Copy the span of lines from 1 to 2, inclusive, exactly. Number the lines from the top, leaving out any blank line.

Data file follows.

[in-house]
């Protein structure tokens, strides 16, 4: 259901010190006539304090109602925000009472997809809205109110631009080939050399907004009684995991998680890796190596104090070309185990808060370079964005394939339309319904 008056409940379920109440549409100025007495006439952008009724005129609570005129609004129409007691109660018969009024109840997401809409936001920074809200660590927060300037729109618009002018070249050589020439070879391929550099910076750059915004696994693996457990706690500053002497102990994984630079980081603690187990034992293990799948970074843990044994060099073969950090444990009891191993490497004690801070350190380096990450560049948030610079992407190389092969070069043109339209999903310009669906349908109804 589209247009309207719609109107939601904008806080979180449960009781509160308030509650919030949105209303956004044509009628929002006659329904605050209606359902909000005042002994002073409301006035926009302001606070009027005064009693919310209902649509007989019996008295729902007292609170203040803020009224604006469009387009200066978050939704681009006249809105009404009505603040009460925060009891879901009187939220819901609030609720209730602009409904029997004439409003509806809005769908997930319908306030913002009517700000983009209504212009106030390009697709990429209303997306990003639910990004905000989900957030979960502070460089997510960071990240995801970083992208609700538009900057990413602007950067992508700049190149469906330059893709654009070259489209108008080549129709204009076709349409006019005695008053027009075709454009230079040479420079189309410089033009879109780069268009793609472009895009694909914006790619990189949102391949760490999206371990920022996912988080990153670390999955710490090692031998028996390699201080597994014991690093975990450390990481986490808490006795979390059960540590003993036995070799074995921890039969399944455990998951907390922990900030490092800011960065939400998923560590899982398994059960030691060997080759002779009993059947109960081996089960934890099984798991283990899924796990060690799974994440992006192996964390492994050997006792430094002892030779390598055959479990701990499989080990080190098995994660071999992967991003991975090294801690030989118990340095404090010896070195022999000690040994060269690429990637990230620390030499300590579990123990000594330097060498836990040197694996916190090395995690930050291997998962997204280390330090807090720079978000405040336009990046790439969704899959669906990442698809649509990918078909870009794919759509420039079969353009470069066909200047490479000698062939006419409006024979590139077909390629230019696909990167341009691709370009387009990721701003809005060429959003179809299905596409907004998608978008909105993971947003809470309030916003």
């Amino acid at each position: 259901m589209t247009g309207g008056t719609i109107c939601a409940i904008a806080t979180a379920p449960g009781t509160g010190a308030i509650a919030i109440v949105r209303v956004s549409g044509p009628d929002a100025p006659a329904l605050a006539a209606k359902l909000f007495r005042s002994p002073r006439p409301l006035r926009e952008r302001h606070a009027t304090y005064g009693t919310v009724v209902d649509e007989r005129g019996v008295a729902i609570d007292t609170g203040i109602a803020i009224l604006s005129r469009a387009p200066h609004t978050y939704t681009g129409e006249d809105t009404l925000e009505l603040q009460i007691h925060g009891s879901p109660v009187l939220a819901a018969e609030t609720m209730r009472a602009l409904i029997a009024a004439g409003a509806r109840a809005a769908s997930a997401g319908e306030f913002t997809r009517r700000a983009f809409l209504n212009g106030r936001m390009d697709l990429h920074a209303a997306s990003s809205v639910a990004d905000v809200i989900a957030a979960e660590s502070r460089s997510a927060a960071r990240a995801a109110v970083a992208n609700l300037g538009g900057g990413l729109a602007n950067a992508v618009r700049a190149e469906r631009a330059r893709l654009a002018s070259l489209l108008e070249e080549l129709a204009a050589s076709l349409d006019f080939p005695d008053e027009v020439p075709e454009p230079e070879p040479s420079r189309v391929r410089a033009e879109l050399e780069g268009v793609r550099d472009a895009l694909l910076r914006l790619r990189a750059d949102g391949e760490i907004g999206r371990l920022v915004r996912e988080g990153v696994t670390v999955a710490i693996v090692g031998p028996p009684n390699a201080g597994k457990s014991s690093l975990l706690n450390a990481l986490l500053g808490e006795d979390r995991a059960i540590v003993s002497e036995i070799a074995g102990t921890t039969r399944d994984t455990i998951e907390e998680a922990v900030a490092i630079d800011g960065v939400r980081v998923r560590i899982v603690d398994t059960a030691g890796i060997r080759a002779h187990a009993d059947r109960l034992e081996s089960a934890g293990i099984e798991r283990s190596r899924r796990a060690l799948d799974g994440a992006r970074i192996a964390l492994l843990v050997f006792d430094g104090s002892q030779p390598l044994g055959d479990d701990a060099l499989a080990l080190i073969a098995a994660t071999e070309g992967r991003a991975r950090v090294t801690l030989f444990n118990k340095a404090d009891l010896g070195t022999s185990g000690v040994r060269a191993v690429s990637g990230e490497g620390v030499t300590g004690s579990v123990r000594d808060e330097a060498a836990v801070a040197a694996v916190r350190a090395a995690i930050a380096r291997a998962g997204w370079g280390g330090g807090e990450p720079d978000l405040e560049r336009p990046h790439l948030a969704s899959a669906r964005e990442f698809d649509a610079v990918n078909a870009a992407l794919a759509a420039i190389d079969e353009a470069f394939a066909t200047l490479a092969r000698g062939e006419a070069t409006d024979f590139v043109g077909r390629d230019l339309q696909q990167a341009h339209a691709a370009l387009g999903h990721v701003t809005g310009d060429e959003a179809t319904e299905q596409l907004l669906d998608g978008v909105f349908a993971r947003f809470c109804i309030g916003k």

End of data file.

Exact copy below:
[in-house]
């Protein structure tokens, strides 16, 4: 259901010190006539304090109602925000009472997809809205109110631009080939050399907004009684995991998680890796190596104090070309185990808060370079964005394939339309319904 008056409940379920109440549409100025007495006439952008009724005129609570005129609004129409007691109660018969009024109840997401809409936001920074809200660590927060300037729109618009002018070249050589020439070879391929550099910076750059915004696994693996457990706690500053002497102990994984630079980081603690187990034992293990799948970074843990044994060099073969950090444990009891191993490497004690801070350190380096990450560049948030610079992407190389092969070069043109339209999903310009669906349908109804 589209247009309207719609109107939601904008806080979180449960009781509160308030509650919030949105209303956004044509009628929002006659329904605050209606359902909000005042002994002073409301006035926009302001606070009027005064009693919310209902649509007989019996008295729902007292609170203040803020009224604006469009387009200066978050939704681009006249809105009404009505603040009460925060009891879901009187939220819901609030609720209730602009409904029997004439409003509806809005769908997930319908306030913002009517700000983009209504212009106030390009697709990429209303997306990003639910990004905000989900957030979960502070460089997510960071990240995801970083992208609700538009900057990413602007950067992508700049190149469906330059893709654009070259489209108008080549129709204009076709349409006019005695008053027009075709454009230079040479420079189309410089033009879109780069268009793609472009895009694909914006790619990189949102391949760490999206371990920022996912988080990153670390999955710490090692031998028996390699201080597994014991690093975990450390990481986490808490006795979390059960540590003993036995070799074995921890039969399944455990998951907390922990900030490092800011960065939400998923560590899982398994059960030691060997080759002779009993059947109960081996089960934890099984798991283990899924796990060690799974994440992006192996964390492994050997006792430094002892030779390598055959479990701990499989080990080190098995994660071999992967991003991975090294801690030989118990340095404090010896070195022999000690040994060269690429990637990230620390030499300590579990123990000594330097060498836990040197694996916190090395995690930050291997998962997204280390330090807090720079978000405040336009990046790439969704899959669906990442698809649509990918078909870009794919759509420039079969353009470069066909200047490479000698062939006419409006024979590139077909390629230019696909990167341009691709370009387009990721701003809005060429959003179809299905596409907004998608978008909105993971947003809470309030916003």